Stiff, navy-blue sheets of watercolour paper are hanging from a clothesline inside Shipyards Park’s Jenni House. On each of them, an object is imprinted in stark white relief — leaves with veins, stems and jagged edges clearly defined on one sheet; a twig with leaves and what could be flowers or buds poking out on another.
The work of local artist Chelsea Jeffery, who’s completing the Yukon Arts Centre’s Jenni House Residency this summer, the prints were created via a method called cyanotype, which involves mixing two chemicals — ammonium iron(III) citrate and potassium ferricyanide — to create a light-sensitive solution. The solution can then be painted on paper or fabric. When an object is put on top and the medium is exposed to sunlight, the subsequent reaction turns the uncovered areas blue while leaving the parts covered by the object the original colour of the paper or fabric.
“It’s really just applying objects to a sensitized surface and then capturing something of their physical form in the finished product, which I find really interesting,” Jeffery said, who did her largest cyanotype to date on Aug. 28 — a roughly three-metre-by-three-metre print that enlisted the help of a handful of people who laid down on the treated fabric in Shipyards Park for over 30 minutes.
Originally a printmaker who worked in historical photo curation while living in Toronto, Jeffery’s background in women’s studies and the history of photography led her to discover the work of Anna Atkins, a 19th century English botanist who’s widely cited as being the first female photographer and whose book, Photographs of British Algae: Cyanotype Impressions, published in 1843, is widely considered the first book to be illustrated with photos.
Although she knew about cyanotype’s historical significance — it was also used by engineers and architects to duplicate designs, which is where “blue print” came from — Jeffery said she never tried it herself until she moved to Whitehorse two and a half years ago.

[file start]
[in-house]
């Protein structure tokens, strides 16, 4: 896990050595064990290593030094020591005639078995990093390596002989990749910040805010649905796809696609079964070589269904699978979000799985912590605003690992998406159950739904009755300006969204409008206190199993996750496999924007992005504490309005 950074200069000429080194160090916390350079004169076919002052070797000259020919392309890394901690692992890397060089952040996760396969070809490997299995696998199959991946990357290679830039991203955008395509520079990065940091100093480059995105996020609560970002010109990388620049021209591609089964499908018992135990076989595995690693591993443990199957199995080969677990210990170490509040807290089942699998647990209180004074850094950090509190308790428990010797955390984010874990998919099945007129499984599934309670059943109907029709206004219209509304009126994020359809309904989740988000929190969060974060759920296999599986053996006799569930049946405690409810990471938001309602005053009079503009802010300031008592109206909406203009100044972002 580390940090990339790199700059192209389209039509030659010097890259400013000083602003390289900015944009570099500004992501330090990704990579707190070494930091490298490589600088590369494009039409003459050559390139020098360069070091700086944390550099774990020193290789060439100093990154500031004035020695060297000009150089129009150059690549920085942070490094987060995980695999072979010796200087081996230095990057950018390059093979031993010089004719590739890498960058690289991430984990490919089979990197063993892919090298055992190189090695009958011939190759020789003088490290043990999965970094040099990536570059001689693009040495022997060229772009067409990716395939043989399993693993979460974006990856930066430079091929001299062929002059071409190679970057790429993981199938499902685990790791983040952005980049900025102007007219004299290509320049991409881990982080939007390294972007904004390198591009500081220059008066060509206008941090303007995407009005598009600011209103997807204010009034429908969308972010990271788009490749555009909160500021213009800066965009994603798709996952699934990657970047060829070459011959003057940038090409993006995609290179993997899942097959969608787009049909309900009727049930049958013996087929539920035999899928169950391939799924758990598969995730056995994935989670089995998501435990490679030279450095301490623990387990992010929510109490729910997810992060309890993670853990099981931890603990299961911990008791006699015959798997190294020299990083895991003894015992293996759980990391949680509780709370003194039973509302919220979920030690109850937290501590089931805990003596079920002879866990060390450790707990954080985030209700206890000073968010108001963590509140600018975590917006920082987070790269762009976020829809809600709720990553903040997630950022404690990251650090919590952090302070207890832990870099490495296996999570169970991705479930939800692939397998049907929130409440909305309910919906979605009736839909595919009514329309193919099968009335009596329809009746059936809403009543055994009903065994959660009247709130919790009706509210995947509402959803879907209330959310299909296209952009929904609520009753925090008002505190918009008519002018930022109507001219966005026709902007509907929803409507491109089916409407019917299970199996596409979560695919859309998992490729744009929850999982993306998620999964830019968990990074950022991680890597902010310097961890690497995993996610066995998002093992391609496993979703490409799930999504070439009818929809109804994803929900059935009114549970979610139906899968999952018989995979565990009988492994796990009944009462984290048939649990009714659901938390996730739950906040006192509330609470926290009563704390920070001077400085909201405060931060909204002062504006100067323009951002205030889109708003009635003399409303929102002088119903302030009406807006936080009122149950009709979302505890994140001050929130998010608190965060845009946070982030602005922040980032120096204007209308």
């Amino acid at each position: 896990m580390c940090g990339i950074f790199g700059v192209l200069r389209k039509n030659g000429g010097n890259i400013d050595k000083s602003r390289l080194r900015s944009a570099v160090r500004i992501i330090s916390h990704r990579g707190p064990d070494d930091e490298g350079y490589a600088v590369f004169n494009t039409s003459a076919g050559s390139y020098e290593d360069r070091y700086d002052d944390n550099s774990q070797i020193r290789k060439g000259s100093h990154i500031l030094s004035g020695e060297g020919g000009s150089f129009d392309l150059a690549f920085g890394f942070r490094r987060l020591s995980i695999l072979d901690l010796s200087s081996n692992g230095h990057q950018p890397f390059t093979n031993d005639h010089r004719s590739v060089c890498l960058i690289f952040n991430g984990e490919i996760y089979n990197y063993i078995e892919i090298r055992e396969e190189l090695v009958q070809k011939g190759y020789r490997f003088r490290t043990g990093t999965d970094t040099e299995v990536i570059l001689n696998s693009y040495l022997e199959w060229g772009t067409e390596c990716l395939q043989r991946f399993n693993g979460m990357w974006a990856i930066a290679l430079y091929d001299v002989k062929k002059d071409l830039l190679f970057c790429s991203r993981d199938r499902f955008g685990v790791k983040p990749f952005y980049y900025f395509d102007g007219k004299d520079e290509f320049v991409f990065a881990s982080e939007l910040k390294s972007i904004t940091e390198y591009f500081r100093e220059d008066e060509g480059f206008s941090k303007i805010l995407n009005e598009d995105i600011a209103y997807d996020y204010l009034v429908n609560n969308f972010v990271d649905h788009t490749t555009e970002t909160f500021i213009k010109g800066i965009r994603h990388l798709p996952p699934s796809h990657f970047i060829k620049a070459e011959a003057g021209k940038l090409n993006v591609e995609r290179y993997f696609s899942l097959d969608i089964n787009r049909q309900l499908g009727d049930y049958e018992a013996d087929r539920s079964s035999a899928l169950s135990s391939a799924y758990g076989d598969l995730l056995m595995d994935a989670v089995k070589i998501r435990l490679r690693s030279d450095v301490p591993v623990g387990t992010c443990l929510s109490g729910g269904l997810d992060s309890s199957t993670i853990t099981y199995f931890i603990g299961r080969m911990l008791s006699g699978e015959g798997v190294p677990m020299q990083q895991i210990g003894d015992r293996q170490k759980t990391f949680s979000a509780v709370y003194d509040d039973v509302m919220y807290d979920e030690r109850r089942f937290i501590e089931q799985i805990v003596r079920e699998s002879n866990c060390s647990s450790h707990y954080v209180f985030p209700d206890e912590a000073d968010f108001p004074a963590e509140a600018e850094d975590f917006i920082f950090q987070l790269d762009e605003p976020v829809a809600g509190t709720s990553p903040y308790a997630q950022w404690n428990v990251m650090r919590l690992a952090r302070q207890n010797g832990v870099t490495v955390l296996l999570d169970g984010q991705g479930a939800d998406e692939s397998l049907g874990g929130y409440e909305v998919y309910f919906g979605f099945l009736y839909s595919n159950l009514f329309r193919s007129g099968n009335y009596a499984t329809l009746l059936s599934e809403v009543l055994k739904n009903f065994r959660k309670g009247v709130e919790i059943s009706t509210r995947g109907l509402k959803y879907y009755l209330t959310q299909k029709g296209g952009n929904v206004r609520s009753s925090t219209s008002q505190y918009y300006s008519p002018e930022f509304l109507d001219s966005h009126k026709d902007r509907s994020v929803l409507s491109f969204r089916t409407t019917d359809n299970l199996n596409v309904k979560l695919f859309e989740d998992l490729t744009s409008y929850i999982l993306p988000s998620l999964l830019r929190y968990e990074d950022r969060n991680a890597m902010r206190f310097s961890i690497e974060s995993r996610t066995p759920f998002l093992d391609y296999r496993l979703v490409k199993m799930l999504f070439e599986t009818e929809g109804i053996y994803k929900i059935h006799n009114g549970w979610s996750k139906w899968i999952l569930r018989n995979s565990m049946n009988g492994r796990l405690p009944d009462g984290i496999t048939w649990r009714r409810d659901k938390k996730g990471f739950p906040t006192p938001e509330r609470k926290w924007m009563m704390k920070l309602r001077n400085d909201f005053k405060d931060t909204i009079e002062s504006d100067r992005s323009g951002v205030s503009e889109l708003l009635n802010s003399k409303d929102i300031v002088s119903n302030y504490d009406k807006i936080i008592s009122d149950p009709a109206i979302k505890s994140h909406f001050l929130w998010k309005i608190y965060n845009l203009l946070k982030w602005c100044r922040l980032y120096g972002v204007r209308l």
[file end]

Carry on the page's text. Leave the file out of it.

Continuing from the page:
“When I moved here, (I) didn’t really have access to a letterpress which I loved, so I was like, ‘What else can I do?’ So although this is very different from letterpress printing, I kind of see this as a form of relief printing, so using the surface of an object to create a printed image,” she said.
Along with her interest in botany and plant identification, Jeffery said she was drawn to cyanotype because of the unique process, one that straddles both photography and printmaking.
“I was really intrigued by the chemical process that it involves, it’s a very beautiful process to me. I enjoy mixing the chemicals, I enjoy applying the emulsion to the paper, I really enjoy exposing it to the sun and then kind of seeing the result as you rinse it,” she said.
The making of a cyanotype is somewhat of an art in itself, an evolving series of gentle colours that lead up to the final, bold print. When first applied to paper, the solution takes on a greenish-yellow colour that looks more like a stain than paint. Once exposed to the sun — typically, Jeffery places the treated paper and objects between two sheets of glass and hold them tightly together with binder clamps — the exposed parts of the paper gradually start to turn brown-grey. Depending on how sunny it is, a print typically sits out for 15 to 20 minutes until Jeffery retrieves it and dunks it into a tub of water, where yet another transformation happens; as the water turns yellow, the parts of the print exposed to the sun suddenly turn a deep, dark blue, while the covered fade from an electric greenish-yellow to white. After swirling it around to get the remaining chemicals out, Jeffery washes the print under running water before hanging it up to dry.
Although the majority of her prints so far have been of plants, Jeffery recently started experimenting with making prints of litter. Hanging between two recent prints of leaves and flowers on her Jenni House clothesline were pieces featuring cigarette packages and butts, straw wrappers, a muffin liner and cough drop wrappers. It felt like a natural next step for what Jeffery sees as a medium meant to document what’s immediately in the world around her.
“I would say that our natural world also now includes garbage…” Jeffery said. “I feel like if I were to only select beautiful plants to make prints of, then I’m not really sampling from my environment accurately.”
Contact Jackie Hong at email@example.com